# How to vectorize ?

1 view (last 30 days)
Arif Hoq on 3 Nov 2022
Answered: Walter Roberson on 3 Nov 2022
according to my vectorization the output should be = [0 ; 1 ; 0 ; 1 ; 0; 1]. What am I missing ?
a=[600 300 510 250 700 300]';
a(a >=520)=0;
a(a<=500)=1;
a(a >500 & a <520)=0;
output=a
output = 6×1
1 1 0 1 1 1
If I use loop, then it's fine
a=[600 300 510 250 700 300]';
for i=1:6
if a(i) >520
a(i)=0;
elseif a(i) <500
a(i)=1;
else
a(i)=0;
end
end
output=a
output = 6×1
0 1 0 1 0 1

DGM on 3 Nov 2022
Edited: DGM on 3 Nov 2022
You're overwriting the original values, so subsequent tests on the array will produce unexpected matches. Both 0 and 1 are <500.
You could do this by simply not working on the same array. Note also that in this case, the test simplify.
a=[600 300 510 250 700 300]';
output = a<=500
output = 6×1 logical array
0 1 0 1 0 1
If you were intending to assign different values for each test case, you could still do that.
a=[600 300 510 250 700 300]';
output = zeros(size(a));
output(a>=520) = 1;
output(a<=500) = 2;
output(a>500 & a<520) = 3
output = 6×1
1 2 3 2 1 2
##### 2 CommentsShowHide 1 older comment
DGM on 3 Nov 2022
Edited: DGM on 3 Nov 2022
Consider that the assignments and individual tests are vectorized. If the question is whether you can perform all three tests with a single comparison against a vector of thresholds, the answer is "maybe, but why?". In order to do that, you'd have to write all four comparisons in a way that allows for the same relational operator to be used in all tests. Can you do that? Would it impact the complexity of the surrounding combinatorial logic? Would it still be readable?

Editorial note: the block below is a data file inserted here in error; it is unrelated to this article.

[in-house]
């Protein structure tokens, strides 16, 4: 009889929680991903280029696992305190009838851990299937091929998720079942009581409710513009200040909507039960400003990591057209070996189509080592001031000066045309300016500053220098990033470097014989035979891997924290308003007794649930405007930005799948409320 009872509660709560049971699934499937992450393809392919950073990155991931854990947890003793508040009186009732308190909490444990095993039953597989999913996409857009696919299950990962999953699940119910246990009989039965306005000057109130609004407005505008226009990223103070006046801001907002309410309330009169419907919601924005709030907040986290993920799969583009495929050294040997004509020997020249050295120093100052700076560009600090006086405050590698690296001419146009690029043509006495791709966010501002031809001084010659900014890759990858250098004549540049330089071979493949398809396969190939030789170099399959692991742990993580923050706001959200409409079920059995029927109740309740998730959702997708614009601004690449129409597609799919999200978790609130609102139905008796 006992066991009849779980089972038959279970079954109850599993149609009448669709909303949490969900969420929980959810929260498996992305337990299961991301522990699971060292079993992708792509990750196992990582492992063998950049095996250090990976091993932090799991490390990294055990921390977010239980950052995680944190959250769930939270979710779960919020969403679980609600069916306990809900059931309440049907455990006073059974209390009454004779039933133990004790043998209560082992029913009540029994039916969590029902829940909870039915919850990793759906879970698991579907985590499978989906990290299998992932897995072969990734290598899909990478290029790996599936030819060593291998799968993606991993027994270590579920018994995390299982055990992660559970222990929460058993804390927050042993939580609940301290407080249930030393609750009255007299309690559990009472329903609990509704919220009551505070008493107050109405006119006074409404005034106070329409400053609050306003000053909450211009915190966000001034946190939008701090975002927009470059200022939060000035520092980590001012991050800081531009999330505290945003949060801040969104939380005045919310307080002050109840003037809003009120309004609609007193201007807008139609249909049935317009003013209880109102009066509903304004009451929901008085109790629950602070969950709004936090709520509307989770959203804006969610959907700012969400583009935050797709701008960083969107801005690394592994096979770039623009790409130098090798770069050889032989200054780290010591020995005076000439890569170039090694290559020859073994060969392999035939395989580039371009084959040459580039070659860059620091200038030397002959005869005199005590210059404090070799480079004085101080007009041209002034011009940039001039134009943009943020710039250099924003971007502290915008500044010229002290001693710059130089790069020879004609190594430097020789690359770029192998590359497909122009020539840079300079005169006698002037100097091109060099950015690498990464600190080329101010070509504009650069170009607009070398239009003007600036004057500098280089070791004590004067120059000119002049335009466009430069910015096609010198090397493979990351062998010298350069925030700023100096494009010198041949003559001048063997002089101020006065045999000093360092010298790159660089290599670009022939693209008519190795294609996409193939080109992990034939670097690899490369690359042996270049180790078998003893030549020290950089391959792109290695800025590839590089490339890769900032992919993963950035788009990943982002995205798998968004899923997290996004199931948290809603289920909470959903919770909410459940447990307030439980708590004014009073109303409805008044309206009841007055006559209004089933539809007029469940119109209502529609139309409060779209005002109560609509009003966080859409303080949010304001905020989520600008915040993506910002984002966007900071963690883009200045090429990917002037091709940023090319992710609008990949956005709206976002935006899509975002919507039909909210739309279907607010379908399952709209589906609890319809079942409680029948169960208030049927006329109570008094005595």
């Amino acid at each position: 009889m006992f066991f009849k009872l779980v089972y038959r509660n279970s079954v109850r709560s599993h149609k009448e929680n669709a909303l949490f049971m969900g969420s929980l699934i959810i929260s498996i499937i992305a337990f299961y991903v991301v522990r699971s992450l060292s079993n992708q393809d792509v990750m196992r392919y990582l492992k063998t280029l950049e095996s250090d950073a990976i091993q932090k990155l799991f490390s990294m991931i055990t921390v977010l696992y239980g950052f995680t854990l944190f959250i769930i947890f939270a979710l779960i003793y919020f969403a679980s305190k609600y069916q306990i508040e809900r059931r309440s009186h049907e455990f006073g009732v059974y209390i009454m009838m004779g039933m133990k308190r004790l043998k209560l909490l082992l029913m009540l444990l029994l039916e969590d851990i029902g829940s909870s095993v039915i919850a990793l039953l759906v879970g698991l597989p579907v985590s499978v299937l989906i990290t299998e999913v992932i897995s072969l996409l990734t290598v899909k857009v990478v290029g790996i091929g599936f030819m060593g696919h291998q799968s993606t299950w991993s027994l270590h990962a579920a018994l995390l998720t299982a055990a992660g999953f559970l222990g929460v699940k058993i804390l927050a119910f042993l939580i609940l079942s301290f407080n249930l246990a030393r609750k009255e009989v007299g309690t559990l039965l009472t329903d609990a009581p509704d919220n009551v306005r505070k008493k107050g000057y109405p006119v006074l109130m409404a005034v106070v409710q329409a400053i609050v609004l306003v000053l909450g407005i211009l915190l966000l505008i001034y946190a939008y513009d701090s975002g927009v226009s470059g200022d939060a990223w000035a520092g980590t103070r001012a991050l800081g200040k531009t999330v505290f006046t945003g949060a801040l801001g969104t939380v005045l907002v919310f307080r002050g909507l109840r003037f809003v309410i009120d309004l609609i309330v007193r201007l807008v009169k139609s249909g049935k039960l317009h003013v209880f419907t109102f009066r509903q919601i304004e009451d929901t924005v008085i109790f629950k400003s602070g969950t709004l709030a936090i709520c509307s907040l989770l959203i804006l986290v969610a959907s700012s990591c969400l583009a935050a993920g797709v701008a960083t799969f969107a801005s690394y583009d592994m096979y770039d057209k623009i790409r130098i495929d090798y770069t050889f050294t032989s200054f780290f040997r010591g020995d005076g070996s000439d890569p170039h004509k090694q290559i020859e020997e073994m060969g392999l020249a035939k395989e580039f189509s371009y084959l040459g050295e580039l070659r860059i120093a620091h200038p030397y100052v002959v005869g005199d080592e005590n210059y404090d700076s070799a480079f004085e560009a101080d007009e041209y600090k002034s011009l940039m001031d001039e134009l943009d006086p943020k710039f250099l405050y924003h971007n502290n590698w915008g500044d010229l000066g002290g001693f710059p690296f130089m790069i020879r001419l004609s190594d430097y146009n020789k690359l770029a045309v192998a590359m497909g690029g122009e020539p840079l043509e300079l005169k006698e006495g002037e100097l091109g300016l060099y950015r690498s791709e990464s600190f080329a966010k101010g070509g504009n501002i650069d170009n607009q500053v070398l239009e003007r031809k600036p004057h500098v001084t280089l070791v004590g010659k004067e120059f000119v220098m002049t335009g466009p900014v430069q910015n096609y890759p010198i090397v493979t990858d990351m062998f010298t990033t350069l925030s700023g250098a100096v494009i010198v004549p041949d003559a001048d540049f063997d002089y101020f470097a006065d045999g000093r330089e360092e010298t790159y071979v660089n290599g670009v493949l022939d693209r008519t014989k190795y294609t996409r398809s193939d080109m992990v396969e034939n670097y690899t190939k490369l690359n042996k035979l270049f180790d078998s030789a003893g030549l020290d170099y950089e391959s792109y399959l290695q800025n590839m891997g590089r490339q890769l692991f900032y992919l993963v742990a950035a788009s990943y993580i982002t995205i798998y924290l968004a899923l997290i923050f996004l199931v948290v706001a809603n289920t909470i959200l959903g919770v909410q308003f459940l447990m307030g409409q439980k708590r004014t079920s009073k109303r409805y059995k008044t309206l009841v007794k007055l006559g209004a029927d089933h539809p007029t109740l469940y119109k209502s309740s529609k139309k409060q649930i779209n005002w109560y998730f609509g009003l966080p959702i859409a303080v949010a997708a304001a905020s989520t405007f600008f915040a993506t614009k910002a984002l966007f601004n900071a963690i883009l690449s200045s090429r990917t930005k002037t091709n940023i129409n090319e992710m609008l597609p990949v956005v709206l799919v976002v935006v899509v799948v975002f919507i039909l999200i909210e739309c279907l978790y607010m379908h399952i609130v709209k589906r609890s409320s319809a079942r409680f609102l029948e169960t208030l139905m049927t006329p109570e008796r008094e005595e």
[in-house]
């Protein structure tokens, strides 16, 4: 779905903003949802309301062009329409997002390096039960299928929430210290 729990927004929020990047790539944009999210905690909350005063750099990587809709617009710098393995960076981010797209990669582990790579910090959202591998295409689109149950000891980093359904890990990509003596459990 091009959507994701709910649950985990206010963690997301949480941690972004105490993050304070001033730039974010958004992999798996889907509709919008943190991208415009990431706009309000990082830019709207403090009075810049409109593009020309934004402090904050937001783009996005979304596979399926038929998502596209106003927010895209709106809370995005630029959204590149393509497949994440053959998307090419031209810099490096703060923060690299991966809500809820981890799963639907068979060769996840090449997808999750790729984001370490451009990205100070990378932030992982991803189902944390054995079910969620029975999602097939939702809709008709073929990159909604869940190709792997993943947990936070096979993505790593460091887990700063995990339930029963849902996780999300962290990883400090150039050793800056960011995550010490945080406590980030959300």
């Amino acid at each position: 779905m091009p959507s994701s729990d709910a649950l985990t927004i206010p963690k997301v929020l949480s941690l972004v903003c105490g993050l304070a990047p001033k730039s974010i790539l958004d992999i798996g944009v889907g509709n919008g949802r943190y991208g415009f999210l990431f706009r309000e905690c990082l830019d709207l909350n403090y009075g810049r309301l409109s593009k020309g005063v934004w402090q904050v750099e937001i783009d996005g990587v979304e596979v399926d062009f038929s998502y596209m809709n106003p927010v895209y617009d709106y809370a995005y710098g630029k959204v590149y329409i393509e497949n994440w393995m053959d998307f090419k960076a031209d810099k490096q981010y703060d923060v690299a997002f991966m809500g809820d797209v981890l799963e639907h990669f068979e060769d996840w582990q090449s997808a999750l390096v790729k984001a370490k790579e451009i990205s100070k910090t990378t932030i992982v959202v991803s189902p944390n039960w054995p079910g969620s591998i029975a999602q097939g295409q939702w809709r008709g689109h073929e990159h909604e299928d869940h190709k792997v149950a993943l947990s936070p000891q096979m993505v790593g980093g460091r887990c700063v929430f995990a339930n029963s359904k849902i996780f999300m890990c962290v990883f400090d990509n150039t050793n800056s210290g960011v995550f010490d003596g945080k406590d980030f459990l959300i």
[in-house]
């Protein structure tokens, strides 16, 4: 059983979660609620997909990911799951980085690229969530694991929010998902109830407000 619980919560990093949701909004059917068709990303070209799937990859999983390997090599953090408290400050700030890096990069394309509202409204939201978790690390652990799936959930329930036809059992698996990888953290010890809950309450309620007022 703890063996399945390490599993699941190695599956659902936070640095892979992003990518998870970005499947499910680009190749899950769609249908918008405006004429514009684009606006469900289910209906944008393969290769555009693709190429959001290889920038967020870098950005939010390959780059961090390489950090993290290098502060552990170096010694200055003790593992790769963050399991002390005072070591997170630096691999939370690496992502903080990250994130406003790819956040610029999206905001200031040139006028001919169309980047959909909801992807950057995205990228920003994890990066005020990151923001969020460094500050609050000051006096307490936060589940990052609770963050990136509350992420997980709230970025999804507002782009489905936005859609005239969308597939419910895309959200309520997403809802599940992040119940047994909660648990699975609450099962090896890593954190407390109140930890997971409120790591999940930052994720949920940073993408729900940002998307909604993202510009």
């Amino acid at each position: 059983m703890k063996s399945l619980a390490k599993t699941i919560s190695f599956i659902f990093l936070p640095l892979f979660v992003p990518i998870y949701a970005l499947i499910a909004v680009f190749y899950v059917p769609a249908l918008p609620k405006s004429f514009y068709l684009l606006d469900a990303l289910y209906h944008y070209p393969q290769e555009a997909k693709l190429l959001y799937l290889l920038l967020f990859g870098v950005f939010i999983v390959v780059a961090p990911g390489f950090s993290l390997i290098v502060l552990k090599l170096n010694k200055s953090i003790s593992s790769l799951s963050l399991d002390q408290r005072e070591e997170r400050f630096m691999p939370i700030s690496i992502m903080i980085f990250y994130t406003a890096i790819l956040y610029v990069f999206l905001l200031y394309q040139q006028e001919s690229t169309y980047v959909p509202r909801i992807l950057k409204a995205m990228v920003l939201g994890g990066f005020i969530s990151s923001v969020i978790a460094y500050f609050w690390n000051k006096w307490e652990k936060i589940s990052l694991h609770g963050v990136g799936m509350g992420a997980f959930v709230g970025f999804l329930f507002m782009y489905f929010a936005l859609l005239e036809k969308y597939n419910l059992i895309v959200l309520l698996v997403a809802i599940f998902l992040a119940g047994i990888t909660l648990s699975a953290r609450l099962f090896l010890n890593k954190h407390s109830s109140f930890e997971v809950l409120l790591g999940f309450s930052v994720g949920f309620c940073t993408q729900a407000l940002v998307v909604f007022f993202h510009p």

If the question is whether they can just be combined into a common expression, they can. Again, it simplifies to a single test.
a = (480:10:540)';
output = ~(a>=520) & ~(a>500 & a<520) & (a<=500); % this is the saem
output2 = a<=500; % as this
[a output output2]
ans = 7×3
480 1 1 490 1 1 500 1 1 510 0 0 520 0 0 530 0 0 540 0 0

Walter Roberson on 3 Nov 2022
output = 1*(a>=520) + 2*(a<=500) + 3*(a>500 & a<520)
Note: output will be 0 for any location that fails all three tests.
For finite real numbers, logically every number should fall into one of the three categories. When we extend to +inf and -inf, the tests will also succeed, calculating 1 for +inf and 2 for -inf -- so the test works for finite reals and for +inf and -inf.
Where can the test fail for real numbers? Answer: it can fail for nan . nan compared with anything is always false no matter what the other thing is (including nan). Well, except for the ~= case, since nan~=nan is true, since that is logically ~(nan == nan) and the == is false and ~false is true.
I mentioned real numbers. What about complex numbers? Well it happens that the < and <= and > and >= operators ignore imaginary parts, so for the purposes of the above expression if you have complex inputs, the expression above would effectively be the same as
output = 1*(real(a)>=520) + 2*(real(a)<=500) + 3*(real(a)>500 & real(a)<520)

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